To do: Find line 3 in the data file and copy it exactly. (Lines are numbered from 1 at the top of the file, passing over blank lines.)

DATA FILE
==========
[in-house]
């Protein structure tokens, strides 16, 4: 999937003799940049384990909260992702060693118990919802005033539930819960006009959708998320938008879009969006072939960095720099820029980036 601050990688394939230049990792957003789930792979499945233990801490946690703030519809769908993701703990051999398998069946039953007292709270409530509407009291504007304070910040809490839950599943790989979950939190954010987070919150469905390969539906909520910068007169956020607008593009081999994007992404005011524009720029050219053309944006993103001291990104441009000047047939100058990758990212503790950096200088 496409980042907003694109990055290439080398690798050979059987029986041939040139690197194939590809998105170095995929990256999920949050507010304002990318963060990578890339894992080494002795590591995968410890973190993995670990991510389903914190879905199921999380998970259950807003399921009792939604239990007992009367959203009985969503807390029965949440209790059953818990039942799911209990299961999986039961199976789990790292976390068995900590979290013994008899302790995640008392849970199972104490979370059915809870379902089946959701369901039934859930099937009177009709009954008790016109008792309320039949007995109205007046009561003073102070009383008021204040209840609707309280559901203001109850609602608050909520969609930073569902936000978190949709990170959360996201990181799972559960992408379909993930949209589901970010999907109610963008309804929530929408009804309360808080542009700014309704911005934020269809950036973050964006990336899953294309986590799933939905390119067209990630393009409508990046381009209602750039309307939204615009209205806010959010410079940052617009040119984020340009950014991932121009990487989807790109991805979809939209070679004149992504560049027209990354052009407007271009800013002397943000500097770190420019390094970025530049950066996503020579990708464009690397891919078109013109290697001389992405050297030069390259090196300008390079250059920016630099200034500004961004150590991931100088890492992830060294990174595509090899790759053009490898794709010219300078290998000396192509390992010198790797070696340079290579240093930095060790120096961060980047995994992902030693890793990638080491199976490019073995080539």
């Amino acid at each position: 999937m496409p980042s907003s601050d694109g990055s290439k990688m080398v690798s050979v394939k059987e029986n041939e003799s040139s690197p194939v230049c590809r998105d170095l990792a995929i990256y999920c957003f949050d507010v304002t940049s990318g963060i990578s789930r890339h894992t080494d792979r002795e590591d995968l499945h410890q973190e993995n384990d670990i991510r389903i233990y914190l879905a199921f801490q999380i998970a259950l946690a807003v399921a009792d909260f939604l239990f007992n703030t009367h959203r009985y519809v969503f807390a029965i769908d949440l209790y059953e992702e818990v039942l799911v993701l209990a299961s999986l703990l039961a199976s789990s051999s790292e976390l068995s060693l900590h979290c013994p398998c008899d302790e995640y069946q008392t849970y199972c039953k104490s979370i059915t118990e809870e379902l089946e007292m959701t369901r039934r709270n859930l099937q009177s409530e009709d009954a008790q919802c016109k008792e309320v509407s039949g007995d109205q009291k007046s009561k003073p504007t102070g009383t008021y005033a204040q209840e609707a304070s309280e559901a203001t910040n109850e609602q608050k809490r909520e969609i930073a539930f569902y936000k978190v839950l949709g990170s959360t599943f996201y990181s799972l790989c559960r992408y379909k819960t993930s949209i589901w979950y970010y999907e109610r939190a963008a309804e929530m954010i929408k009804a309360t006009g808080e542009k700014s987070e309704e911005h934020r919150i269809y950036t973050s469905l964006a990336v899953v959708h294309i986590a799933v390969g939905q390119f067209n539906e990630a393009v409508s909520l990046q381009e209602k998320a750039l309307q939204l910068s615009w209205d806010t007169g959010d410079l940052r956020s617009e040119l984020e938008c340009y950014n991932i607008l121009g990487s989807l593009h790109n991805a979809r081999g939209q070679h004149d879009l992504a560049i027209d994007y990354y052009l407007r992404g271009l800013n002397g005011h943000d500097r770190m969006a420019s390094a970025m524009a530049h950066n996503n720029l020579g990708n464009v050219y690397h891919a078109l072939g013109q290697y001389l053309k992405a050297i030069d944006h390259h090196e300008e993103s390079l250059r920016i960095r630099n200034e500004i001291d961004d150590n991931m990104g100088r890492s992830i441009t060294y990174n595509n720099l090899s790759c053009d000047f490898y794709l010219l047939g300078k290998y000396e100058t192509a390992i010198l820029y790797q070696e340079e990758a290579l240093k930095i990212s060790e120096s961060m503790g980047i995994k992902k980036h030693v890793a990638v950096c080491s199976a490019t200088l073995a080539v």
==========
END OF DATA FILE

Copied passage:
């Amino acid at each position: 999937m496409p980042s907003s601050d694109g990055s290439k990688m080398v690798s050979v394939k059987e029986n041939e003799s040139s690197p194939v230049c590809r998105d170095l990792a995929i990256y999920c957003f949050d507010v304002t940049s990318g963060i990578s789930r890339h894992t080494d792979r002795e590591d995968l499945h410890q973190e993995n384990d670990i991510r389903i233990y914190l879905a199921f801490q999380i998970a259950l946690a807003v399921a009792d909260f939604l239990f007992n703030t009367h959203r009985y519809v969503f807390a029965i769908d949440l209790y059953e992702e818990v039942l799911v993701l209990a299961s999986l703990l039961a199976s789990s051999s790292e976390l068995s060693l900590h979290c013994p398998c008899d302790e995640y069946q008392t849970y199972c039953k104490s979370i059915t118990e809870e379902l089946e007292m959701t369901r039934r709270n859930l099937q009177s409530e009709d009954a008790q919802c016109k008792e309320v509407s039949g007995d109205q009291k007046s009561k003073p504007t102070g009383t008021y005033a204040q209840e609707a304070s309280e559901a203001t910040n109850e609602q608050k809490r909520e969609i930073a539930f569902y936000k978190v839950l949709g990170s959360t599943f996201y990181s799972l790989c559960r992408y379909k819960t993930s949209i589901w979950y970010y999907e109610r939190a963008a309804e929530m954010i929408k009804a309360t006009g808080e542009k700014s987070e309704e911005h934020r919150i269809y950036t973050s469905l964006a990336v899953v959708h294309i986590a799933v390969g939905q390119f067209n539906e990630a393009v409508s909520l990046q381009e209602k998320a750039l309307q939204l910068s615009w209205d806010t007169g959010d410079l940052r956020s617009e040119l984020e938008c340009y950014n991932i607008l121009g990487s989807l593009h790109n991805a979809r081999g939209q070679h004149d879009l992504a560049i027209d994007y990354y052009l407007r992404g271009l800013n002397g005011h943000d500097r770190m969006a420019s390094a970025m524009a530049h950066n996503n720029l020579g990708n464009v050219y690397h891919a078109l072939g013109q290697y001389l053309k992405a050297i030069d944006h390259h090196e300008e993103s390079l250059r920016i960095r630099n200034e500004i001291d961004d150590n991931m990104g100088r890492s992830i441009t060294y990174n595509n720099l090899s790759c053009d000047f490898y794709l010219l047939g300078k290998y000396e100058t192509a390992i010198l820029y790797q070696e340079e990758a290579l240093k930095i990212s060790e120096s961060m503790g980047i995994k992902k980036h030693v890793a990638v950096c080491s199976a490019t200088l073995a080539v």